Subject of a medieval legend that became very popular. It treats of R. Amnon, a wealthy and respected Jew of Mayence, whom the archbishop of Mayence, at various times, tried to convert to Christianity. On one occasion Amnon evasively asked to be given three days' time for consideration. When he failed to appear on the appointed day, the archbishop hadhim brought guarded into his presence. Amnon, rebuked for his failure to keep his promise, pleaded guilty, and said that his tongue should be cut out, because it had expressed a doubt as to the truth of Judaism. The archbishop, however, pronounced the sentence that Amnon's feet, which had refused to come, and his hands should be cut off. This was accordingly done.

Amnon gave orders that he be carried into the synagogue, where New-year's day was being celebrated. The reader was about to begin the Ḳedushah, when he was asked by Amnon to wait. The latter then recited the prayer called, from its initial words, "U-netanneh Toḳef," which is a description of the Day of Judgment. No sooner had he finished the prayer than he expired; and his body immediately disappeared. Three days later he appeared to R. Kalonymus in a dream, taught him the prayer, and asked him to spread it broadcast in Israel.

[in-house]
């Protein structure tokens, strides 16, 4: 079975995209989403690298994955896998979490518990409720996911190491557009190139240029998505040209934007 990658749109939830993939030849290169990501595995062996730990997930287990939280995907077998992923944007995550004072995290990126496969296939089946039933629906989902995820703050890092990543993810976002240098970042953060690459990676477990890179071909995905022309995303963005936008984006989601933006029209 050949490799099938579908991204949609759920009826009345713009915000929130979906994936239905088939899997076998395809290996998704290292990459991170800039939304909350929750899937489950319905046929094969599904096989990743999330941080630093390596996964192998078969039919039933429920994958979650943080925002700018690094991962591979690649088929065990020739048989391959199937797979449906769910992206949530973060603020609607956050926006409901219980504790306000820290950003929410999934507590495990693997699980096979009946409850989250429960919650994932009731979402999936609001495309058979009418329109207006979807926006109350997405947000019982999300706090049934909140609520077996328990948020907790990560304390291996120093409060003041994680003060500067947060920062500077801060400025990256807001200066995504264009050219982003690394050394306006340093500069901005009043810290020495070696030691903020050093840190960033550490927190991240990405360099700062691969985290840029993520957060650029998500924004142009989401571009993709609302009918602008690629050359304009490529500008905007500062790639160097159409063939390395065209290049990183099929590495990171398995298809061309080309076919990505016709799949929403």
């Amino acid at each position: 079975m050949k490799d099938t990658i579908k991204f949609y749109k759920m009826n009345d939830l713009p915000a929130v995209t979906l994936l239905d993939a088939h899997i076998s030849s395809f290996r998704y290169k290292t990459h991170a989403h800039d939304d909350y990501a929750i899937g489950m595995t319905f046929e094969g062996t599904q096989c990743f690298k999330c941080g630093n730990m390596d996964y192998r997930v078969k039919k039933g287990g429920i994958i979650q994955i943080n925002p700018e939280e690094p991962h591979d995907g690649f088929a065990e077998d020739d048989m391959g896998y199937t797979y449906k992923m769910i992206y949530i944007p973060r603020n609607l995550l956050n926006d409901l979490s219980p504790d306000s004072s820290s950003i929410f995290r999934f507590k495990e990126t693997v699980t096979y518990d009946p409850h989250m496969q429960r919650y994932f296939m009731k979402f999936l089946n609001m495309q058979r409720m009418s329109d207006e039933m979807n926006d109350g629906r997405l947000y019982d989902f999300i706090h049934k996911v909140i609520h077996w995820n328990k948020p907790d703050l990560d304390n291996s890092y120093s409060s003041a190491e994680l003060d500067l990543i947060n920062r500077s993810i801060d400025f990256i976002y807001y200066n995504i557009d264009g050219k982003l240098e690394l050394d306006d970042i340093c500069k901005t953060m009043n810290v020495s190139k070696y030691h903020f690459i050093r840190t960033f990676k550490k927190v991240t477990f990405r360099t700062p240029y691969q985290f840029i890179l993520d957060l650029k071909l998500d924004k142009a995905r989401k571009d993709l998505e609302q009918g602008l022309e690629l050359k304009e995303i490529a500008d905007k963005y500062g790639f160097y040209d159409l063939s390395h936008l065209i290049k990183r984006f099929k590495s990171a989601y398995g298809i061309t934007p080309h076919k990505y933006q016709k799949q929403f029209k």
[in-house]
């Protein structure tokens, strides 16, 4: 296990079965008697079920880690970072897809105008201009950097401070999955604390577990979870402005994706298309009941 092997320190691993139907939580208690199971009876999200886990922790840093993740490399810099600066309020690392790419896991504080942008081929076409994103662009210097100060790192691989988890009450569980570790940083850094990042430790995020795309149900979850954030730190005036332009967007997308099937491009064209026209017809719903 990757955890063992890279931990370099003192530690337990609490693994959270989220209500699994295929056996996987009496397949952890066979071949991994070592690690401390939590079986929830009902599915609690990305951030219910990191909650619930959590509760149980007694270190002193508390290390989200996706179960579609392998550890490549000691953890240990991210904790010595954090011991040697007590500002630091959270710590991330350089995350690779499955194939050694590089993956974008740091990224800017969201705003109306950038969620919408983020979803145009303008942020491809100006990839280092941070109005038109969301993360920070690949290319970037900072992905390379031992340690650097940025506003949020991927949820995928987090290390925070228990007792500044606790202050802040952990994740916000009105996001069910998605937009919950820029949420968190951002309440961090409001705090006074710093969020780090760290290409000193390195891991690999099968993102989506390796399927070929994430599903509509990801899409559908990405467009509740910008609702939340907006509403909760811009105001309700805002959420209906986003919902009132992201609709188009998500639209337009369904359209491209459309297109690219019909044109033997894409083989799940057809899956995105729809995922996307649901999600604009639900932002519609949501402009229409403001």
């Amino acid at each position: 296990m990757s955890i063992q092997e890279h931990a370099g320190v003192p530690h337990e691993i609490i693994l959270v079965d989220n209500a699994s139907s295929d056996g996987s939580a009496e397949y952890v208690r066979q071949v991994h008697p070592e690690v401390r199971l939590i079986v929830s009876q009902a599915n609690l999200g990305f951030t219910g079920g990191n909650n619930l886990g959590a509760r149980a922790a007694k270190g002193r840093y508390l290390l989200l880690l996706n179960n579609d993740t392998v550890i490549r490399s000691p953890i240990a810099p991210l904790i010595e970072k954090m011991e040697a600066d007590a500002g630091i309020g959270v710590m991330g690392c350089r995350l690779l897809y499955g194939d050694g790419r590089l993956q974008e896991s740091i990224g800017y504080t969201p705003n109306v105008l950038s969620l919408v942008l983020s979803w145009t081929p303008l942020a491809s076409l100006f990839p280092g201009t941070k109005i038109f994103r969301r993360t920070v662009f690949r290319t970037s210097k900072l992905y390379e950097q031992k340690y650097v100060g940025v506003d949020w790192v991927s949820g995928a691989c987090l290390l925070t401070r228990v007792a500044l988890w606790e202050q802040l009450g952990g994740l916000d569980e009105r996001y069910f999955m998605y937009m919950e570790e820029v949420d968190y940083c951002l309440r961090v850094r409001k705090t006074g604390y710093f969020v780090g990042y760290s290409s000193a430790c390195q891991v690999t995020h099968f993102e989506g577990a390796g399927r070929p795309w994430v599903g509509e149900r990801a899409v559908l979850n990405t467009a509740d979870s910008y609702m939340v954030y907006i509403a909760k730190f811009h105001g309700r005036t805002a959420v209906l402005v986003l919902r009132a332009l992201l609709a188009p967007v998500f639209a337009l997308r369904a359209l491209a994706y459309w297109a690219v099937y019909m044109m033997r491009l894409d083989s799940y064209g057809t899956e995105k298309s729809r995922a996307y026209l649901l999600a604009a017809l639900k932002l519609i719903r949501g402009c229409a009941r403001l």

The oldest mention of this story seems to be found in the notes on Asheri, written by Israel of Krems or Kremsier, about 1400 (R. H. i. § 4, in the Wilna edition of the Talmud, folio 36a). Israel of Krems merely says: The "U-netanneh Toḳef" was written by Amnon of Mayence with reference to his own history. He gives Isaac of Vienna's work, "Or Zaru'a," as his source. The story, as given above, is found in the MaḦzor of the Roman rite for the New-year's day, published 1541. From it Gedaliah ibn YaḦya took it; and the other historians followed him. The MaḦzor editions reprinted it; and so the story became very popular. The Russian poet S. Frug took it as the subject of an epic; and Schakschansky wove it into a drama in Judæo-German.

The story is a legend without any historical value, based on the reminiscences of the persecutions during the Crusades, and inspired by the veneration for the "U-netanneh Toḳef," which, in vivid colors, pictures the divine judgment on New-year's day.

The material of the story is taken partly from the legend of St. Emmeram of Regensburg (see Amram of Mayence), who, having been accused by Uta, daughter of Thedo, Duke of Bavaria, of being her seducer, was tied to a ladder, where his limbs were cut off, one by one. He was then brought to the castle of Aschheim, where he expired praying and blessing his murderers ("Acta Sanctorum," September series, vi. 474).

  • Heilprin, Seder ha-Dorot, ed. Maskileison, p. 218, where older sources are quoted;
  • Heidenheim's edition of the MaḦzor, introduction, where an alphabetical index of the liturgical poets is given;
  • Landshuth, 'Ammude ha-'Abodah, 1857, i. 45.
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